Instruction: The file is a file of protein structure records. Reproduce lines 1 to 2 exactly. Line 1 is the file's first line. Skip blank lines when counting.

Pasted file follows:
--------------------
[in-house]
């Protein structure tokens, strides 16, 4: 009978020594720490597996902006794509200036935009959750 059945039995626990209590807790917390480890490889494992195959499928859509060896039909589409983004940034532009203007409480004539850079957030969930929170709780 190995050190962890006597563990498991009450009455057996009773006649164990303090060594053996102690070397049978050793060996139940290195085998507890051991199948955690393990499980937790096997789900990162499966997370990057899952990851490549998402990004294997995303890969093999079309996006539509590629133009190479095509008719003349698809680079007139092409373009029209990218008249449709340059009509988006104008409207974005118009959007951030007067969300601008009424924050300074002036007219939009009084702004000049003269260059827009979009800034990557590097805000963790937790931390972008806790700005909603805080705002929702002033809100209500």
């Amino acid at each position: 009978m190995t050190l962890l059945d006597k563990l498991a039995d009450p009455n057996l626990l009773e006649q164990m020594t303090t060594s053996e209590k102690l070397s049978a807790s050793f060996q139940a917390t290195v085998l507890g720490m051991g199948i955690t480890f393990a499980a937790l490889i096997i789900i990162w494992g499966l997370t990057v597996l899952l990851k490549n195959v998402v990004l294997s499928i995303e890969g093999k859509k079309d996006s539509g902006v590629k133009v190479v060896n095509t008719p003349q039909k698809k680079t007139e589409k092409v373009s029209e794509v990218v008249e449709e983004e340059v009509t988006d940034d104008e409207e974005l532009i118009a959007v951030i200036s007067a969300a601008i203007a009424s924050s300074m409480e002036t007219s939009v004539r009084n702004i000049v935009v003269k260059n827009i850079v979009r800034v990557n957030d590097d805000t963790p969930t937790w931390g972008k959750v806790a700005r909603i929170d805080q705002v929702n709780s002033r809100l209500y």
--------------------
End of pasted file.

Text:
[in-house]
């Protein structure tokens, strides 16, 4: 009978020594720490597996902006794509200036935009959750 059945039995626990209590807790917390480890490889494992195959499928859509060896039909589409983004940034532009203007409480004539850079957030969930929170709780 190995050190962890006597563990498991009450009455057996009773006649164990303090060594053996102690070397049978050793060996139940290195085998507890051991199948955690393990499980937790096997789900990162499966997370990057899952990851490549998402990004294997995303890969093999079309996006539509590629133009190479095509008719003349698809680079007139092409373009029209990218008249449709340059009509988006104008409207974005118009959007951030007067969300601008009424924050300074002036007219939009009084702004000049003269260059827009979009800034990557590097805000963790937790931390972008806790700005909603805080705002929702002033809100209500």